The unit cost for mother-neonates who received nevirapine varied very widely between PMTCT centres, over 40-fold. The extremely high unit costs were found in two PMTCT centres situated in relatively small hospitals not attached to a medical college that provided nevirapine to only 2 and 5 mother-neonate pairs in a fiscal year because of relatively low HIV prevalence and total number of pregnant women served. This has particular significance for further planning of PMTCT services in Andhra Pradesh, as new services are being initiated at relatively smaller health facilities where the number of HIV positive mother-neonate pairs may not be high. Importantly, since April 2006, the government has started over 350 integrated counselling and testing centres (ICTCs) at relatively smaller community health centres and primary health centres in Andhra Pradesh to provide both VCT and PMTCT services at one place. In the background of poor efficiency of isolated PMTCT services found in our study at smaller facilities with relatively low HIV prevalence, the new approach of combining VCT and PMTCT services seems justified. This approach is likely to enhance efficiency at smaller facilities but would have to be studied for proper understanding of how this can yield optimal advantages. This integration of services approach is now recommended by India's National AIDS Control Organization and is also being applied to larger health facilities where VCT and PMTCT services existed earlier, combining them under the umbrella of ICTCs . Where applicable, linkage of ICTCs with other related services such as those for tuberculosis and sexually transmitted infection as well as HIV/AIDS treatment and care, are also being attempted. These efforts are in an early stage and would have to be monitored as they evolve.
The relation between unit cost and scale reported in this paper for PMTCT and that reported earlier for VCT by us , and our recent analysis of the changing cost of VCT in Andhra Pradesh over a period of three years , can usefully inform further planning of PMTCT and VCT services in this India state. It would also be useful to subsequently compare the outputs and efficiency of the new ICTC approach with our current findings to assess the advantages that may accrue with the new integrated approach. PMTCT is receiving increasing attention globally as an important component of HIV control . Cost-effectiveness data have been reported for PMTCT from other parts of the world, mainly sub-Saharan Africa [16-19]. The efficiency data reported by us could form the basis of cost-effectiveness calculations in India if supplemented with additional data and analyses, which could further inform decisions about how best to use the available resources for HIV control in India.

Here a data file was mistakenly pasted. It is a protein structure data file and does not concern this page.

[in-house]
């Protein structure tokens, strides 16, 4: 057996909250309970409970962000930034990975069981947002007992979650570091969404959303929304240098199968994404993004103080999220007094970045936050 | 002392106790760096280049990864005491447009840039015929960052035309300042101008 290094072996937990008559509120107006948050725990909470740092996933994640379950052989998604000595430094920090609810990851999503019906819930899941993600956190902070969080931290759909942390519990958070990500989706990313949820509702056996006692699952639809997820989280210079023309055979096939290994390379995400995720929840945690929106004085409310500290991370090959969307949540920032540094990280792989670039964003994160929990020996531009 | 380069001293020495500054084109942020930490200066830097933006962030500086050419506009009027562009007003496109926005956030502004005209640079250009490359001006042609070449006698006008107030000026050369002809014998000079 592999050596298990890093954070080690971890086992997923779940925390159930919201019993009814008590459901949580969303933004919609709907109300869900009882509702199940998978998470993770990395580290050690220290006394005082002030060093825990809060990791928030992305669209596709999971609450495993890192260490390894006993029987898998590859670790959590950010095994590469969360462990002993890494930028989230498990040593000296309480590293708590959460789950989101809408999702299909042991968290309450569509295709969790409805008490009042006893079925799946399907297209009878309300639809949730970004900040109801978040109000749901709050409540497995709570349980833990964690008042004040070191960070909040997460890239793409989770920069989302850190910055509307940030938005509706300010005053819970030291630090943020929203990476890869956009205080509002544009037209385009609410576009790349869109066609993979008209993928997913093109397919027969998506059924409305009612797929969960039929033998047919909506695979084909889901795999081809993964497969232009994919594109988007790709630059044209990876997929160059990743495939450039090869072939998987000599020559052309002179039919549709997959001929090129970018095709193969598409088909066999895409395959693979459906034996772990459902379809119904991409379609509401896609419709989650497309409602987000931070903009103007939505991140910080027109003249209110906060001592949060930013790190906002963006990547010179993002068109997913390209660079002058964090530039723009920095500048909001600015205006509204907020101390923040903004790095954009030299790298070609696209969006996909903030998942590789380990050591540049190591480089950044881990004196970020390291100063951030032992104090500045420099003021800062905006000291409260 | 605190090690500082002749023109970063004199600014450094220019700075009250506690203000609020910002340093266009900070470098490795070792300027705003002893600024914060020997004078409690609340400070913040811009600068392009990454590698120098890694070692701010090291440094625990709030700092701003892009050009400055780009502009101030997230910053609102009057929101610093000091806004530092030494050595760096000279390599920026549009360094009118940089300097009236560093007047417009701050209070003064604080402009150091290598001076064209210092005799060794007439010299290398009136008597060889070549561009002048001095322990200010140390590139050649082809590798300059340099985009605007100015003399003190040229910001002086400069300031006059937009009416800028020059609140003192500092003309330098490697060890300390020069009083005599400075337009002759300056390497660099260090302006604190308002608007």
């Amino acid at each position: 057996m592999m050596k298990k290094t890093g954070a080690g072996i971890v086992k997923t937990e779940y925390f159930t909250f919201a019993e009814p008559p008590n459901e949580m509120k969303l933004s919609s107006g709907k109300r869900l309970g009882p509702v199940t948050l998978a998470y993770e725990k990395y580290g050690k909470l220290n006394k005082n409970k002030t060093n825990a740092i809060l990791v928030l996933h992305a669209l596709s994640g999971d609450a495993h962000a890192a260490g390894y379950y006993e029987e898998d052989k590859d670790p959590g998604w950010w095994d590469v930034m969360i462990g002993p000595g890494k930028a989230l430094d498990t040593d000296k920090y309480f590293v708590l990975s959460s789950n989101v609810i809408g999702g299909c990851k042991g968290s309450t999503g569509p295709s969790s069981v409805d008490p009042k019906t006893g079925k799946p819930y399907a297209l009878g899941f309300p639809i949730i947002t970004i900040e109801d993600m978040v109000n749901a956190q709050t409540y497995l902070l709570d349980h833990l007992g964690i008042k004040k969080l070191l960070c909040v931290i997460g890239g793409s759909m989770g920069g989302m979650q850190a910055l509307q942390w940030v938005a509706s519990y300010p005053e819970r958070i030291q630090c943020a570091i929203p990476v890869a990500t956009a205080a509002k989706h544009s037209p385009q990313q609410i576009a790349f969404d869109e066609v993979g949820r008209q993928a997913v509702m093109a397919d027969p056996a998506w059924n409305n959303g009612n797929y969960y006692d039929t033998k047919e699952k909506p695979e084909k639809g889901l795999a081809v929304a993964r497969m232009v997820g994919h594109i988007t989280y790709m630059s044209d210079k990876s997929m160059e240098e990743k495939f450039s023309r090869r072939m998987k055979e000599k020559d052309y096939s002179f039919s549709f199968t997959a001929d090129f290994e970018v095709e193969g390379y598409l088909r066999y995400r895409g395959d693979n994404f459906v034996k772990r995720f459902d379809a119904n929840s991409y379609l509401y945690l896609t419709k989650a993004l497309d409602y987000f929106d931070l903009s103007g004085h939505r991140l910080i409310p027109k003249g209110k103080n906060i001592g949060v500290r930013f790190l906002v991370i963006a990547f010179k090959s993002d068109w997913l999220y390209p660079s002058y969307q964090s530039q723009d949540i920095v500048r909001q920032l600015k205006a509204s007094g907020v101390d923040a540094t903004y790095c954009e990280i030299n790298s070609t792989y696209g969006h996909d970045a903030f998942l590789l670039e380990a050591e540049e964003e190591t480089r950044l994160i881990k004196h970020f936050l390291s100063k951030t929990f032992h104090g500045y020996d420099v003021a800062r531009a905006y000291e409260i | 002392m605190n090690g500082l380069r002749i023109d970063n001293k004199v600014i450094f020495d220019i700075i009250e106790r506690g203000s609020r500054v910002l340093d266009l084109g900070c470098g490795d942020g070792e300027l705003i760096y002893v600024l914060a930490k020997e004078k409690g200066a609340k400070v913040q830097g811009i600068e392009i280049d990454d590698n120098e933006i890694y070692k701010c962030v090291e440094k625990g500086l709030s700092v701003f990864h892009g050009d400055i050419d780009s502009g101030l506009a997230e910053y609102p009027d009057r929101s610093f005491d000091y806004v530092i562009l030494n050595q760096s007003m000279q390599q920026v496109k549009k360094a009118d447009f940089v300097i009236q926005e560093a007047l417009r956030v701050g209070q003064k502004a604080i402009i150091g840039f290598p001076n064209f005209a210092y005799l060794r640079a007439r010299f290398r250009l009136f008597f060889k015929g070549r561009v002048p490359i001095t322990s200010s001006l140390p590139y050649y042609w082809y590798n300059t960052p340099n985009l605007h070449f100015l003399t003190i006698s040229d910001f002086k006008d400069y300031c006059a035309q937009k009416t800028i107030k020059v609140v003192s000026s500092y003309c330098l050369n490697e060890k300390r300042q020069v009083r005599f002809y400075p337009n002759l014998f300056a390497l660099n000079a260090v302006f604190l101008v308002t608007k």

The inverse relation between unit cost and scale for prevention of mother to child transmission of HIV services, and the extremely high unit cost at some centres providing nevirapine to a very small number of mother-neonate pairs annually, needs to be taken into account for further planning of services in this Indian state for prevention of mother to child transmission of HIV. Combining PMTCT and VCT services would be the preferred approach to increase efficiency, particularly at relatively smaller centres.
The author(s) declare that they have no competing interests.
LD led the study and guided the design, data collection, analysis, and interpretation. SGPK, YKR, and MCR contributed to the design, data collection, analysis and interpretation. EM and JGK contributed to the design of the instruments and interpretation. RD guided the analysis and interpretation. LD, SGPK and RD drafted the paper in the form finally presented, and all authors read and approved the final version of the paper except YKR who unfortunately passed away before the final version.
We thank the Andhra Pradesh State AIDS Control Society for facilitating this study, the staff of the PMTCT centres for participating in this study, and Pratap Sisodia and A. Anod Kumar for assistance in conducting this study. The work of EM and JGK was funded by the U.S. National Institutes of Health through Task Order #7 contract 282-98-0026 and grant R01 DA15612. The views expressed in this paper are those of the authors and do not necessarily reflect the views of the organisations that facilitated this study or the institutions with which the authors are affiliated.